Use ground cloths or drip pans beneath your vehicle if you have leaks or are doing engine work. Clean up spills immediately. Collect all used oil in containers with tight fitting lids. Do not mix different engine fluids.
Never dispose of oil or other engine fluids down the storm drain, on the ground or into a ditch.
Recycle used motor oil. Many auto supply stores and gas stations will accept used oil. Buy recycled (re-refined) motor oil to use in your car.
Local Recycle Drop Off Sites:
Recycle Antifreeze at:
St George Muffler & Radiator
(no oil in antifreeze)
28 N 700 E, St George
It's a health risk to pets and people, especially children. It's a nuisance in our neighborhoods. Pet waste is full of bacteria that can make people sick. If it's washed into the storm drain and ends up in a lake, stream or marine water, the bacteria end up in shellfish. People who eat those shellfish can get very sick. The waste produced by Seattle's dogs and cats is about what a city the size of Renton or Kennewick (about 50,000 people) would produce. Unless people take care of it, the waste enters our water with no treatment.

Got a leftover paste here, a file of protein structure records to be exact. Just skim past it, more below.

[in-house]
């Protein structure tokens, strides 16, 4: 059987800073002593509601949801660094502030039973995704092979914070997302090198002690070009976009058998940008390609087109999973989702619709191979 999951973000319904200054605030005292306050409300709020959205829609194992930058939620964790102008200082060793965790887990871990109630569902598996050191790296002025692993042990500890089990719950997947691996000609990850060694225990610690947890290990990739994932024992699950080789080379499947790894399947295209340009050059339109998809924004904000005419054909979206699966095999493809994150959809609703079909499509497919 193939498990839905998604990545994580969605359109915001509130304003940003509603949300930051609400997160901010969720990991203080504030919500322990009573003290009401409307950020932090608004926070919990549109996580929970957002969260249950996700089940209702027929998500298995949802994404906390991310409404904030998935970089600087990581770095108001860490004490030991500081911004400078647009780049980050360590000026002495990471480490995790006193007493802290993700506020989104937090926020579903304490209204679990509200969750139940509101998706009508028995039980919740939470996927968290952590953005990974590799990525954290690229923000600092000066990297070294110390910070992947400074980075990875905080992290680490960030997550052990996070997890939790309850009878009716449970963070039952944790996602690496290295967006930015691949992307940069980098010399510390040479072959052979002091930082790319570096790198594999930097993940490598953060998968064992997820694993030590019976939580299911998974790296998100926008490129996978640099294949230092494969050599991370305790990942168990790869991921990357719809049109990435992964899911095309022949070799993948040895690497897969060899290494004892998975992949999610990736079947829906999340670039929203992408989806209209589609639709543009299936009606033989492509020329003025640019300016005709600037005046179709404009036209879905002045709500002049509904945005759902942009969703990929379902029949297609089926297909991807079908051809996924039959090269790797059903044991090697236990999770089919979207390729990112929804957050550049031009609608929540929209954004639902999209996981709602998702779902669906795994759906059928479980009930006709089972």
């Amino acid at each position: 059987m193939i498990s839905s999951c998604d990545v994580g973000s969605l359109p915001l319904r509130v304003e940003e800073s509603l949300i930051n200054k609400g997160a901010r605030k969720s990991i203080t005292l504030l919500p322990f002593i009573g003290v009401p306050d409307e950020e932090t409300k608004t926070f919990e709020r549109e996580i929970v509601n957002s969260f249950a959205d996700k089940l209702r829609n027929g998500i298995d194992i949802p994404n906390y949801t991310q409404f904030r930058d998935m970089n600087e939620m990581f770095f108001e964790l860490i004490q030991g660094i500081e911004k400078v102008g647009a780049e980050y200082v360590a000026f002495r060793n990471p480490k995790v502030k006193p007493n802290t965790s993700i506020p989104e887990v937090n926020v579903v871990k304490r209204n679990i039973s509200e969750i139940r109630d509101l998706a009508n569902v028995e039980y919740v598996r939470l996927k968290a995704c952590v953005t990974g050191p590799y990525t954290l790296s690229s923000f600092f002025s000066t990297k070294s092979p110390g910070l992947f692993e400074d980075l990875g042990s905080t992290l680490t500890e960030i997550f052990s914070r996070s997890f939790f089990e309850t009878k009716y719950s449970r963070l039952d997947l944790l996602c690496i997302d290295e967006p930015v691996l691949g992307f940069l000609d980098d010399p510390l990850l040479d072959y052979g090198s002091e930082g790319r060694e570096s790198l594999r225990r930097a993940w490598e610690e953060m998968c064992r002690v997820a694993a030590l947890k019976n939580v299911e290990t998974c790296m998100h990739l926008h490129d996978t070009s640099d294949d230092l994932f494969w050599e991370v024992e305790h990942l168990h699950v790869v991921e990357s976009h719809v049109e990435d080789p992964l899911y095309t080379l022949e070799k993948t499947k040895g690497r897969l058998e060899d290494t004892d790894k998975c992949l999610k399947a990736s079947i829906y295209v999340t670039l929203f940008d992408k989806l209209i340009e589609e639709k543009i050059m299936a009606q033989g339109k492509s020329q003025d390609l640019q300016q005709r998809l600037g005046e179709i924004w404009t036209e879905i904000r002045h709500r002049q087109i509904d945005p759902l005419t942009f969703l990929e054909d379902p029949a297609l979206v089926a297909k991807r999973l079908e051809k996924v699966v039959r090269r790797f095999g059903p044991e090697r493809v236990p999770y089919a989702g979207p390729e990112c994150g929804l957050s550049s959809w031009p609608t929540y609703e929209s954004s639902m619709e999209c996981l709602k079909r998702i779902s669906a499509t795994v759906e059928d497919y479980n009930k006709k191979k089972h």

When your dog goes on the lawn, remember, your dog isn't just going on the lawn.
How can you get rid of pet waste and help keep our waters clean?
Here are some options. Scoop it up and flush it down the toilet. That's best because then your community sewage treatment plant or your septic system treats the pet waste. Seal the waste in a plastic bag and throw it in the garbage. (This is legal in most areas, but check local laws.)
Bury small quantities in your yard where it can decompose slowly. Dig a hole one foot deep. Put three to four inches of waste at the bottom of the hole. Cover the waste with at least eight inches of soil. Bury the waste in several different locations in your yard and keep it away from vegetable gardens.
There's no problem with washing your car. It's just how and where you do it. Most soap contains phosphates and other chemicals that harm fish and water quality. The soap, together with the dirt and oil washed from your car, flows into nearby storm drains which run directly into lakes, rivers or marine waters. The phosphates from the soap can cause excess algae to grow. Algae look bad, smell bad, and harms water quality. As algae decay, the process uses up oxygen in the water that fish need.